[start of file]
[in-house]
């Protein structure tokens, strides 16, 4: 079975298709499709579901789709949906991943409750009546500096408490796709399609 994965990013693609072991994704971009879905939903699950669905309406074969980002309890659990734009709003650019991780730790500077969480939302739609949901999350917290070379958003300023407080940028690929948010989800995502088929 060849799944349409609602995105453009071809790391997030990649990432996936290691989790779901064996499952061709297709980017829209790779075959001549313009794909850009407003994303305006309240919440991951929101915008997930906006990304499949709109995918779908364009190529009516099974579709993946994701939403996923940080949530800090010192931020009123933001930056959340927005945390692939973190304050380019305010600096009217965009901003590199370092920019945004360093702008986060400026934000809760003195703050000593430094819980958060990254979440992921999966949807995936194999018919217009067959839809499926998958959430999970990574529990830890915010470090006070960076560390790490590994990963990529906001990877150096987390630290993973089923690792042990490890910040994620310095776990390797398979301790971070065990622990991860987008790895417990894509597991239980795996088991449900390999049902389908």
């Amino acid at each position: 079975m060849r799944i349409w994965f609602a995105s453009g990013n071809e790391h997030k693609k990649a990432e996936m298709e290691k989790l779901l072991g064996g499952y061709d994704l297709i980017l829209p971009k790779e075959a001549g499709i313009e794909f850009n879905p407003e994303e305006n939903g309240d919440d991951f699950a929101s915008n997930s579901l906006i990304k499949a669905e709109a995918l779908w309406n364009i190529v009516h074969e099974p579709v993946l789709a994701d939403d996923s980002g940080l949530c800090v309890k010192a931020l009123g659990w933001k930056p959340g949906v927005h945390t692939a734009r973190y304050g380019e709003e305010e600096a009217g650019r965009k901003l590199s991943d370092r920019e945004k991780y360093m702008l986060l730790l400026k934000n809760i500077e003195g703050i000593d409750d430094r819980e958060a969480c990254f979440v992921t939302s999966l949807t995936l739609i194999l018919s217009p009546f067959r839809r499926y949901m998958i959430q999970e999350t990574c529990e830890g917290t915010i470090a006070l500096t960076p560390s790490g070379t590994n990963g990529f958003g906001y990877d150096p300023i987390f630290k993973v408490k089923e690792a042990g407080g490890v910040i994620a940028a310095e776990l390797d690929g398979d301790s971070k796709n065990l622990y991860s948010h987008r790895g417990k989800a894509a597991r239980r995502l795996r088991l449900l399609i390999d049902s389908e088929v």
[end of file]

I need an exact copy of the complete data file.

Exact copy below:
[in-house]
């Protein structure tokens, strides 16, 4: 079975298709499709579901789709949906991943409750009546500096408490796709399609 994965990013693609072991994704971009879905939903699950669905309406074969980002309890659990734009709003650019991780730790500077969480939302739609949901999350917290070379958003300023407080940028690929948010989800995502088929 060849799944349409609602995105453009071809790391997030990649990432996936290691989790779901064996499952061709297709980017829209790779075959001549313009794909850009407003994303305006309240919440991951929101915008997930906006990304499949709109995918779908364009190529009516099974579709993946994701939403996923940080949530800090010192931020009123933001930056959340927005945390692939973190304050380019305010600096009217965009901003590199370092920019945004360093702008986060400026934000809760003195703050000593430094819980958060990254979440992921999966949807995936194999018919217009067959839809499926998958959430999970990574529990830890915010470090006070960076560390790490590994990963990529906001990877150096987390630290993973089923690792042990490890910040994620310095776990390797398979301790971070065990622990991860987008790895417990894509597991239980795996088991449900390999049902389908």
């Amino acid at each position: 079975m060849r799944i349409w994965f609602a995105s453009g990013n071809e790391h997030k693609k990649a990432e996936m298709e290691k989790l779901l072991g064996g499952y061709d994704l297709i980017l829209p971009k790779e075959a001549g499709i313009e794909f850009n879905p407003e994303e305006n939903g309240d919440d991951f699950a929101s915008n997930s579901l906006i990304k499949a669905e709109a995918l779908w309406n364009i190529v009516h074969e099974p579709v993946l789709a994701d939403d996923s980002g940080l949530c800090v309890k010192a931020l009123g659990w933001k930056p959340g949906v927005h945390t692939a734009r973190y304050g380019e709003e305010e600096a009217g650019r965009k901003l590199s991943d370092r920019e945004k991780y360093m702008l986060l730790l400026k934000n809760i500077e003195g703050i000593d409750d430094r819980e958060a969480c990254f979440v992921t939302s999966l949807t995936l739609i194999l018919s217009p009546f067959r839809r499926y949901m998958i959430q999970e999350t990574c529990e830890g917290t915010i470090a006070l500096t960076p560390s790490g070379t590994n990963g990529f958003g906001y990877d150096p300023i987390f630290k993973v408490k089923e690792a042990g407080g490890v910040i994620a940028a310095e776990l390797d690929g398979d301790s971070k796709n065990l622990y991860s948010h987008r790895g417990k989800a894509a597991r239980r995502l795996r088991l449900l399609i390999d049902s389908e088929v």